If you want to show off, make a Väststerbottenpaj. It’s a cheese quiche made with Västerbotten and full-fat cream. The dressing for the quiche is easy: a small jar of red lumpfish roe mixed with 100ml of crème fraîche. Or just buy a cheese quiche and smile sweetly.
This bit is important. You have to have crispbread, of course. Go for Leksands or Pyramid, both are very nice. Crusty bread is also common – get a baguette or some seeded rolls, whatever you fancy. Just don’t forget the butter.
Midsummer is all about the humble strawberry, and you’ll need to incorporate strawberries into your picnic somehow. If you’re having it in your garden, you could make a jordgubbstårta – a strawberry layer cake – but that would be hard to bring along to a picnic. Instead, we suggest a few punnets of strawberries with a bit of cream and you’re done. If you want to bake, make a delicious Swedish sticky chocolate cake called a kladdkaka the day before. Chill it and slice before you leave (it’s slightly under-baked and sticky, so you can only cut it while cold).
Serve with the cream and strawberries.
Aquavit, cider and beers. You can add wine or champagne, but be careful of mixing aquavit and wine. We recommend a bottle of Skåne aquavit or Hallands Fläder, both are nice and summery. Only ever drink very cold, and as shots. For beers, go for Tuborg or Pistonhead. Rekordelig or Kopperberg are good cider options and probably the easiest thing on your shopping list to obtain.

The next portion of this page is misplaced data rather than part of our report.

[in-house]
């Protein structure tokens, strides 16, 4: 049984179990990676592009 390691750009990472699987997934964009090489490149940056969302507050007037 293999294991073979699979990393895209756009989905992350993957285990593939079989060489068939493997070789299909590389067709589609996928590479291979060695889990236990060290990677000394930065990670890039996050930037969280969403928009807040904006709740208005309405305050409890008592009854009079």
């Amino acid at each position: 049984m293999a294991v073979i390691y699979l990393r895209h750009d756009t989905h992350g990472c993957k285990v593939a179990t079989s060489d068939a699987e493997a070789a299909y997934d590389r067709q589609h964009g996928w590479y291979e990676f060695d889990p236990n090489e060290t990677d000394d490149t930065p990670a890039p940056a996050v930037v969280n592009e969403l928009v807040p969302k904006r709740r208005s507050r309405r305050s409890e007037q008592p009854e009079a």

If you can’t get aquavit, try flavouring a bottle of vodka. Google “make your own Swedish aquavit” for ideas.
Once you crack open the aquavit, the desire to sing will become evident. Prepare some good old Swedish ‘snapsvisor’, aka drinking songs. If you don’t speak Swedish, just pretend to be the Swedish Chef from The Muppets for a few minutes. More aquavit helps with that. Please be aware that after two shots of the strong stuff, you are likely to be fluent in Swedish, just by default.
Midsummer maypole etiquette
If there is a maypole, you need to dance around it. Not on your own, but with other people. Let them take the lead if you are unsure (and you will be unsure, so let them take the lead). If you find yourself pretending to be a little frog, this is quite normal. More aquavit helps with that.
Well, there’s not a dress code as such (although UK midsummer celebrations probably should include an anorak and umbrella). Women tend to wear white clothing, with wild flowers in their hair. This is of course optional, especially when it comes to keeping tidy during a picnic, although the floral hair arrangements can get quite competitive. Men tend to wear stuff that makes them look even more Swedish. Like tight trousers, maybe even yellow ones. We don’t really advise either, if we’re honest.
And that’s it. Just have a lovely day whatever you do. Glad Midsommar!